Vin is a street kid, living as a thief in a street gang. She's not happy, but she's alive, and that's all she really wants. After all, she's skaa; a serf, a peasant, and a girl at that. What more can she really expect? But then she meets Kelsier - showy, flamboyant, magic Kelsier - who recognizes her for what she is. She's a Mistborn like him. He teaches her to use her powers, and takes her to a world she's seen but never even dreamt of entering: the world of the nobles.
Kelsier, meanwhile, is the Survivor of Hathsin, the only person to ever escape a death sentence. He has a grudge against the Lord Ruler and he's willing to throw the country into anarchy to despose the immortal king. Vin is just another pawn in his plan... a plan to save the world and bring revolution.
Although I was mildly interested by the story, I wasn’t dying to know what would happen next. Things moved a bit slowly and at times even dragged. I liked Mistborn, but I wasn’t overwhelmingly excited about it.
There were twists and turns and U-turns that kept me guessing… right up until about halfway through the book. From there, I guessed (accurately) about nine-tenths of the rest of the story. Honestly, I wasn’t impressed.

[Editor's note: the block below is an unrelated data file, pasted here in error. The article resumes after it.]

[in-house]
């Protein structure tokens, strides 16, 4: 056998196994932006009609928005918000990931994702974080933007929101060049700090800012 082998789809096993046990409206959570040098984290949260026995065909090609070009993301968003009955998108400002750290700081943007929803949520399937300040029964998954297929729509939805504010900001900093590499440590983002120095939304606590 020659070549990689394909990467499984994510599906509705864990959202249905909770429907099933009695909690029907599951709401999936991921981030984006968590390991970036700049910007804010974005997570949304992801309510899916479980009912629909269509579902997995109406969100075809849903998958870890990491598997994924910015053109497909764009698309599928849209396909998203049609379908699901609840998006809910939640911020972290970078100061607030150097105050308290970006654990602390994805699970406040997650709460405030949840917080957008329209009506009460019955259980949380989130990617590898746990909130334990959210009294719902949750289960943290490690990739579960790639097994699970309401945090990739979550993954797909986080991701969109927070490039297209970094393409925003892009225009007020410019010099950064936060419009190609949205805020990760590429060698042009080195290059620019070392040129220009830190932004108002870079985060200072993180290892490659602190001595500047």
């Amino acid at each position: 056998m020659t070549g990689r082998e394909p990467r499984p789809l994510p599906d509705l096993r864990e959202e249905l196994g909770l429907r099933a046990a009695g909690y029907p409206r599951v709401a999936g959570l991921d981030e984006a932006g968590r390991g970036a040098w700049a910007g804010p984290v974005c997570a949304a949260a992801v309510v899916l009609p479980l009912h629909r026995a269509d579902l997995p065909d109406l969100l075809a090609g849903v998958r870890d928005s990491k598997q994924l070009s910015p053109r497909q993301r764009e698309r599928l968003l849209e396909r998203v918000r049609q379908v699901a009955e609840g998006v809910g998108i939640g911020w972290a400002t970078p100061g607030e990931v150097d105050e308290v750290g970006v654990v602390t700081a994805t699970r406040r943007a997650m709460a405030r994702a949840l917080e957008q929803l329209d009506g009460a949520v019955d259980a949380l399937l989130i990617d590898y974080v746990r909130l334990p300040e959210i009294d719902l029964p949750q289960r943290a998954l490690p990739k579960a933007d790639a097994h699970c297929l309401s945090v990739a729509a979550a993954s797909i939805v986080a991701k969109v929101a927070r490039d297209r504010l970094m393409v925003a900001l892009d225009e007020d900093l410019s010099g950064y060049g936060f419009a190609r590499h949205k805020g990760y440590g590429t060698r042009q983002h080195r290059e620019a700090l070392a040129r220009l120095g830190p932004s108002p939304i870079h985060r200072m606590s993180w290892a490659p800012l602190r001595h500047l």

Kelsier really shone, easily earning a five. Vin was decently written. After that, everything went downhill. Even Kelsier’s awesomeness couldn’t save his friends and enemies from two-dimensionality. Frankly, most of the characters bored me; they had a single, central trait, and beyond that trait never developed, grew, or did much at all except serve as stage props for Kelsier and Vin.
Sanderson loves details. Loves them. As a result, the writing is detail-oriented and is bogged down with often repetitive and/or useless descriptions, making for very slow reading. Also, although the story is in theory told from several (too many, at times) points of view, there is very little difference between the characters’ voices, and so the point-of-view switches just made for further confusion in an already complicated story.
World Building: ★★★★★
I know, this isn’t a category I usually have on reviews. But I couldn’t help it. The one redeeming feature of Mistborn, in my opinion, is its world building. This is some of the best I have ever seen. First of all, the “magic” is creative, innovative, unusual, and really interesting; the Mistborn swallow and then "burn" different types of metals to create different powers. Second, the “past” isn’t a half-baked legend or two, it’s got a fully developed history. Finally, the world itself is imaginative and unique, from its weather (although, to be fair, I did want a bit more explanation for the unusual “ash falls” and such) to its flora and fauna to its social structures. Although the rest of the book isn’t that great, I thought it was a worthwhile read just for its world building.
To be fair to the other books I review, however, I won’t factor WB into my final score.
End Result: two stars. I was not impressed.